About this Drug
Alectinib is used to treat cancer. It is given by mouth (orally).
Possible Side Effects (More Common)
- Constipation (not able to move bowels)
- Muscle pain, tenderness or weakness. Your blood will be checked by your doctor.
- Swelling of your legs, ankles, feet, and/or eyelids.
- Electrolyte changes. Your blood will be checked for electrolyte changes as needed.
- Increased total bilirubin in your blood. This may mean that you have changes in your liver function. Your blood work will be checked by your doctor.
- Changes in your liver function. Your doctor will check your liver function as needed.
- Sensitivity to light (photosensitivity). You may become more sensitive to the light from the sun, sun lamps, and tanning beds. Your eyes may water more, mostly in bright light.
Possible Side Effects (Less Common)
- Slow heartbeat that may make your feel faint, dizzy or lightheaded. Your heart rate will be checked by your doctor.
- Inflammation (swelling) of the lungs. You may have a dry cough or trouble breathing.
- Loose bowel movements (diarrhea) that may last for a few days
Treating Side Effects
- Wear dark sunglasses and use sunscreen with SPF 50 (specified in the package insert) or higher when you are outdoors even for a short time. Cover up when you are out in the sun. Wear wide-brimmed hats, long-sleeved shirts, and pants. Keep your neck, chest, and back covered. This can last 7 days after the final dose.
- If you get a rash do not put anything on it unless your doctor or nurse says you may. Keep the area around the rash clean and dry. Ask your doctor for medicine if your rash bothers you.
- Drink 6-8 cups of fluids each day unless your doctor has told you to limit your fluid intake due to some other health problem. A cup is 8 ounces of fluid. If you throw up or have loose bowel movements, you should drink more fluids so that you do not become dehydrated (lack of water in the body from losing too much fluid).
- Ask your doctor or nurse about medicine that is available to help stop or lessen the loose bowel movements.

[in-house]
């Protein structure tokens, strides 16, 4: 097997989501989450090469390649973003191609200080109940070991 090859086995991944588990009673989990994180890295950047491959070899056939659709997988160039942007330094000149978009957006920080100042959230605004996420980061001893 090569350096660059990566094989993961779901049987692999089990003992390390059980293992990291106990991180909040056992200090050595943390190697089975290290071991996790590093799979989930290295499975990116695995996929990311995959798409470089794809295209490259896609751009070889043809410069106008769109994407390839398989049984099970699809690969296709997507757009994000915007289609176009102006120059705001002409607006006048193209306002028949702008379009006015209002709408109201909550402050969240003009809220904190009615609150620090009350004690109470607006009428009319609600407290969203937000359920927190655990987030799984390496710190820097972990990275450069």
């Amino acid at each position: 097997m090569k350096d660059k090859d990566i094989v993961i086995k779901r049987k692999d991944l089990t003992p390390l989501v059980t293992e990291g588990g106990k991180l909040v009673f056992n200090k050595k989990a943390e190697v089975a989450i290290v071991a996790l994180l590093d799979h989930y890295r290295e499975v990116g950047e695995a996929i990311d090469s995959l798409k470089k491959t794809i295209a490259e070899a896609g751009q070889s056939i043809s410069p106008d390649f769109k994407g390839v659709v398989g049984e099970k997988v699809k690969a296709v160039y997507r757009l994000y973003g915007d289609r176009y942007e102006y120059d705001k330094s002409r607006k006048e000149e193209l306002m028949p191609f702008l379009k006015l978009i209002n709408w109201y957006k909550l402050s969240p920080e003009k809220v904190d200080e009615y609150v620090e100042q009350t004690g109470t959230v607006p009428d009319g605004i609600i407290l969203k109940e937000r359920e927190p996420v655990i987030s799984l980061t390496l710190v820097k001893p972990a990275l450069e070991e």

- If you are not able to move your bowels, check with your doctor or nurse before you use enemas, laxatives, or suppositories
- Take this medicine with food.
- Swallow the medicine whole. Do not chew, break, or crush it.
- Take this medicine at the same time each day.
- Store this medicine in the original container at room temperature.
- If you vomit or miss a dose, take your next dose at the regular time. Do not take 2 doses at the same time.
Food and Drug Interactions
There are no known interactions of alectinib with food. This drug may interact with other medications. Tell your doctor and pharmacist about all the medication and dietary supplements (vitamins, minerals, herbs, and others) that you are currently taking. The safety and effectiveness of dietary supplements and alternative diets are often unknown. Using these might unexpectedly affect your cancer or interfere with your treatment. Until more is known, you should not use dietary supplements or alternative diets without your cancer doctor's advice.
When to Call the Doctor
Call your doctor or nurse immediately if you have any of the following symptoms:
- Wheezing or trouble breathing
- Rash or itching
- Pain when passing urine
- Feeling dizzy or lightheaded
- Nausea that stops you from eating or drinking
- Signs of liver problems: dark urine, pale bowel movements, bad stomach pain, feeling very tired and weak, unusual itching, or yellowing of the eyes or skin
Call your doctor or nurse as soon as possible if any of the following symptoms occur:
- Decreased urine
- Blurred vision or other changes in eyesight
- Rash that is not relieved by prescribed medicines
- Swelling of legs, ankles, feet or around your eyes
- Weight gain of 5 pounds in one week (fluid retention)
- Fatigue that interferes with your daily activities
- No bowel movement in 3 days or you feel uncomfortable
- Extreme weakness that interferes with normal activities
- Unexplained muscle pain, or muscle pain that does not go away, muscle tenderness or weakness
- Pregnancy warning: this drug may have harmful effects on the unborn child, so effective methods of birth control should be used during your cancer treatment and for at least 3 months after treatment has been stopped if you are a male and for 1 week after treatment has been stopped if you are a female. Genetic counseling is available for you to talk about the effects of this drug therapy on future pregnancies. Also, a genetic counselor can look at the possible risk of problems in the unborn baby due to this medicine if an exposure happens during pregnancy.
- Breast feeding warning: It is not known if this drug passes into breast milk. Women should not breast feed during treatment and for at least 1 week after treatment has been stopped because this drug could enter the breast milk and cause harm to a breast feeding baby.
Updated January 2017